Interestingly enough, when I made my second attempt to complete a month-long retreat in the winter of 1995 in Colorado, and bolted in terror after only three days, one of the most shattering experiences for me was seeing our galaxy face-to-face for the first time. At night, in the crystal-clear Red Feather Lakes, CO, sky, was a sight I had never seen in the hazy and light-polluted Central Illinois skies. The image above barely does it justice. It made me feel even more isolated, remote, and tiny than three days and nights of silent meditation had done. Yet perhaps if I had been reading this stuff at the time, or was with the right "storytellers," it could have been a different, more successful sort of initiation and retreat. Alas, we didn't realize just how closely watching one's mind and gazing on/from the Milky Way were connected.
The ancient astronomers, the first cosmologists, and the shamanic storytellers often told their stories at night. The concerns of the day, however important they might seem in the sunlight, usually amount to nothing more than unwelcome distractions in the night when the great story is told in the glow from the fire's embers and Moon's journey through the branched shadows of the trees. It is in the peace that the night brings that something immense can stir in the depths of the listener, things not suspected during the day. Or if suspected briefly, then so quickly forgotten as some daytime urgency forces out the haunting music. Late, very late, after the Sun is gone—such is the time for the great surprises deep in the listener's soul. Such is the time to ponder the mysteries of one's existence. For what was invisible as we dashed about from one errand to another suddenly stands out, magically present, no longer willing to be ignored. (67–8)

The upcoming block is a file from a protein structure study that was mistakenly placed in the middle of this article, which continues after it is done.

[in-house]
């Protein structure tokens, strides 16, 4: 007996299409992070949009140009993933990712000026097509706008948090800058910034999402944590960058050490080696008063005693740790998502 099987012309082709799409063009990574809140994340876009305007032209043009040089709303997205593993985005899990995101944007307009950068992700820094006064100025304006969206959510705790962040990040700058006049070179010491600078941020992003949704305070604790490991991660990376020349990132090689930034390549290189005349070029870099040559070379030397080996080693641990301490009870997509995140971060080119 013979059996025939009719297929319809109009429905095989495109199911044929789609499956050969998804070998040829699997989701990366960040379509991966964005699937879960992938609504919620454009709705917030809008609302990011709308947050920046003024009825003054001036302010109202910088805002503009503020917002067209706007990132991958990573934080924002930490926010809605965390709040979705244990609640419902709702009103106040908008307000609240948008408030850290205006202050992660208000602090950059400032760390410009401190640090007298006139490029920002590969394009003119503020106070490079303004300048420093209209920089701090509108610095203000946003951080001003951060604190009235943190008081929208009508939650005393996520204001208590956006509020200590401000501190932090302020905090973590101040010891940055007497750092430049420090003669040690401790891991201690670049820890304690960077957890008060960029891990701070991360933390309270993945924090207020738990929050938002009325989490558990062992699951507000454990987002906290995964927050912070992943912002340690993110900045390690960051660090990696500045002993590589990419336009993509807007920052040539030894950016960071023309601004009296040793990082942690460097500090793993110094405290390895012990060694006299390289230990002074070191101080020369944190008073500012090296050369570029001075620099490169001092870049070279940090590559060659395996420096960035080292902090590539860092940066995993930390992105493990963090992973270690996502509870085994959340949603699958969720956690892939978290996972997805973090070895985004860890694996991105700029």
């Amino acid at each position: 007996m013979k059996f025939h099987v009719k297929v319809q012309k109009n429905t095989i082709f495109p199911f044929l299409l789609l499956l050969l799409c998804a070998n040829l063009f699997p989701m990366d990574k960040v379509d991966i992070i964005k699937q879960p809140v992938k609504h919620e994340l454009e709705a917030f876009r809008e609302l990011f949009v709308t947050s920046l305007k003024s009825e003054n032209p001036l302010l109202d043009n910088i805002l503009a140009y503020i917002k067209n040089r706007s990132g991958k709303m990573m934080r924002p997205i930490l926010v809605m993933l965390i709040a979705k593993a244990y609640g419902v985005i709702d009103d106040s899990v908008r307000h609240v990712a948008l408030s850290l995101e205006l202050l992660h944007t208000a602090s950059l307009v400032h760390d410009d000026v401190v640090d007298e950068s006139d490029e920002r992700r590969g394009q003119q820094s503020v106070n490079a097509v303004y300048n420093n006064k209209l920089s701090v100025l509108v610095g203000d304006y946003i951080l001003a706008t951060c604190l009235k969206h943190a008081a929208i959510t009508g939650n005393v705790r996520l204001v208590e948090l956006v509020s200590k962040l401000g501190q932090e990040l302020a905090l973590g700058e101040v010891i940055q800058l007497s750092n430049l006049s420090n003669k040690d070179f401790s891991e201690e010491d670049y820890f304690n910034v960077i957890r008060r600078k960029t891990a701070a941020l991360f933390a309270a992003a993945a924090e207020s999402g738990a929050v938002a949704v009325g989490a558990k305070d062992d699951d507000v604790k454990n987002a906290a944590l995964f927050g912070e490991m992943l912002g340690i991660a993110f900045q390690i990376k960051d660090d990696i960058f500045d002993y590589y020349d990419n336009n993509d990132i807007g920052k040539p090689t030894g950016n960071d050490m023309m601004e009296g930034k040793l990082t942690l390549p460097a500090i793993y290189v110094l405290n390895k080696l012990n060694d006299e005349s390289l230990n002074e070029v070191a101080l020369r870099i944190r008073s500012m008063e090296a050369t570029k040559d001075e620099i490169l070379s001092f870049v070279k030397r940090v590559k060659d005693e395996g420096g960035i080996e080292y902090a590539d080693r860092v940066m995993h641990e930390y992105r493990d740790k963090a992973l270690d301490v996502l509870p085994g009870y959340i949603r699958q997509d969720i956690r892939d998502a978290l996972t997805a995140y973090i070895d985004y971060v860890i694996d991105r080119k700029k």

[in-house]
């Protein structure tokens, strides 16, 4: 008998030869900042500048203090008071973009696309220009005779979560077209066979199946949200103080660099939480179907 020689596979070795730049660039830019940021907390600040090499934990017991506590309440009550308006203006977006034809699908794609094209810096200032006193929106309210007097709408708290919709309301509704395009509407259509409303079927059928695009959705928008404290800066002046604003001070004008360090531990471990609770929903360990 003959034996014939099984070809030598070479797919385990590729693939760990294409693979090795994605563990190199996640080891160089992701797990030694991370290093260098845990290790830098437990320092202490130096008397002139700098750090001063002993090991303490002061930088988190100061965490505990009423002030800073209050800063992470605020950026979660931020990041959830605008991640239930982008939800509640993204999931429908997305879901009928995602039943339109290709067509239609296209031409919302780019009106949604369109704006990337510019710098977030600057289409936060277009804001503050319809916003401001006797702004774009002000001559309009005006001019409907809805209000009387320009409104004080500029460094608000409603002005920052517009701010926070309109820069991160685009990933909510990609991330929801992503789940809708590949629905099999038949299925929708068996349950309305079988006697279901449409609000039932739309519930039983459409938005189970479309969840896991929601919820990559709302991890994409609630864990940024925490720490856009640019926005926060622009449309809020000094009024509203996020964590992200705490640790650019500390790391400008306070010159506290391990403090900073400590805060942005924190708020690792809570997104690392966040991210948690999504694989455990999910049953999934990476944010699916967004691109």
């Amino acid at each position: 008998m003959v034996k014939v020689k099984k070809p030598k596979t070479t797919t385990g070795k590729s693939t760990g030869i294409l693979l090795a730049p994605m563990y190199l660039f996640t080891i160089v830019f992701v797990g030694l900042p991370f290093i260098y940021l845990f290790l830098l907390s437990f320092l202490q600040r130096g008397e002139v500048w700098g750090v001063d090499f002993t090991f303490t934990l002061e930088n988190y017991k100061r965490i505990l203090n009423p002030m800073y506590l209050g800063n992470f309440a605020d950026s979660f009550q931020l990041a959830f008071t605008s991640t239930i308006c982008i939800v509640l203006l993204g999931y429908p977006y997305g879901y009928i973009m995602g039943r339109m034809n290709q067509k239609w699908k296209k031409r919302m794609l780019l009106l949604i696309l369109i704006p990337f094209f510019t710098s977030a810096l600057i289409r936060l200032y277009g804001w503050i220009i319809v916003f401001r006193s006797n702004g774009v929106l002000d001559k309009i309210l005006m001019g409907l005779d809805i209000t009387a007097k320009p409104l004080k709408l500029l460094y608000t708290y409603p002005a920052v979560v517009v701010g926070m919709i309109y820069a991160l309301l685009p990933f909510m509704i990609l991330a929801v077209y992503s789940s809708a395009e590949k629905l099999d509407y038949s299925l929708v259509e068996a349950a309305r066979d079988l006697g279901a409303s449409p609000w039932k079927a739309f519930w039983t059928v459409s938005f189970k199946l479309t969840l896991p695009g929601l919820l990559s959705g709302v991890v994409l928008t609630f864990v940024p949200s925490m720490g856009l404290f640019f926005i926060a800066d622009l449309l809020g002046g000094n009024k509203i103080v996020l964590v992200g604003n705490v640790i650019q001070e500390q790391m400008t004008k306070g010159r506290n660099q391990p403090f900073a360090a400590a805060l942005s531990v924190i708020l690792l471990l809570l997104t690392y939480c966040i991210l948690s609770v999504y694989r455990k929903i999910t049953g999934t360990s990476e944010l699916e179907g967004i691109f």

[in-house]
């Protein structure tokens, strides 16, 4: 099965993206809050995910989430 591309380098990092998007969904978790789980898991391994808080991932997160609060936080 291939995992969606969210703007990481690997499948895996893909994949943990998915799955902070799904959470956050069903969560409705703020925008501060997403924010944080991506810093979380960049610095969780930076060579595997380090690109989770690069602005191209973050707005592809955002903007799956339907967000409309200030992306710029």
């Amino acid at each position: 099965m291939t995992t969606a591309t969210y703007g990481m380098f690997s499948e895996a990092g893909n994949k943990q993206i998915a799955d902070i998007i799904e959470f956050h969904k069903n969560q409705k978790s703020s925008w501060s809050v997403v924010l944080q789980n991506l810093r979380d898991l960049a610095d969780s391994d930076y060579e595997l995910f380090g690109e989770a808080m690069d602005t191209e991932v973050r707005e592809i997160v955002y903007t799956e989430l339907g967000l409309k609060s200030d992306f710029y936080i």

He stridently denies the role of any drugs (presumably, e.g., psychedelics, entheogens, etc.) in the development of his cosmological sensitivities. This doesn't keep Swimme from coming across as a puckish prankster who likes to blow minds by reminding the reader about just how intimately the processes he describes literally constitute us all:
We are inside a cosmic process; even our thoughts about this process are simply yet another interesting current of micro-events taking place inside the great macro-event of the fifteen-billion-year development. (86)
When children learn of the universe's birth, they ask, "What was before?" These minds of ours, emerging fifteen billion years after the great flaring forth, these minds of ours—woven tapestries of the same primal particles emerging in the beginning—these minds of ours insist upon knowing what is at their own base. We wish to know the nature of the reality from which we arose, for then we will know our own deepest nature. (103–4)
I appreciate very much that Swimme takes pains to not be a fuzzy-headed New Age writer. His clarity of thinking when it comes to the role, limitations, and unique strengths of the scientific method is evident:
We need continually to distinguish the scientific enterprise from earlier forms of inquiry in order to avoid the two most common errors: insisting that scientific understanding is altogether divorced from other kinds of knowing, or claiming that in essence there is no difference between the modern scientific and the other forms of knowledge. Each mode is primordial; each is qualitatively distinct from the others. Science is an investigation of the universe rooted in empirically verifiable physical dtail and is complementary to our earlier and more intuitive investigations of reality. The aim is not to eliminate one way of knowing in favor of another; the aim in an ultimate sense is an integral understanding of the universe grounded in both the scientific empirical detail and in our primordial visions of the cosmos. (76–7)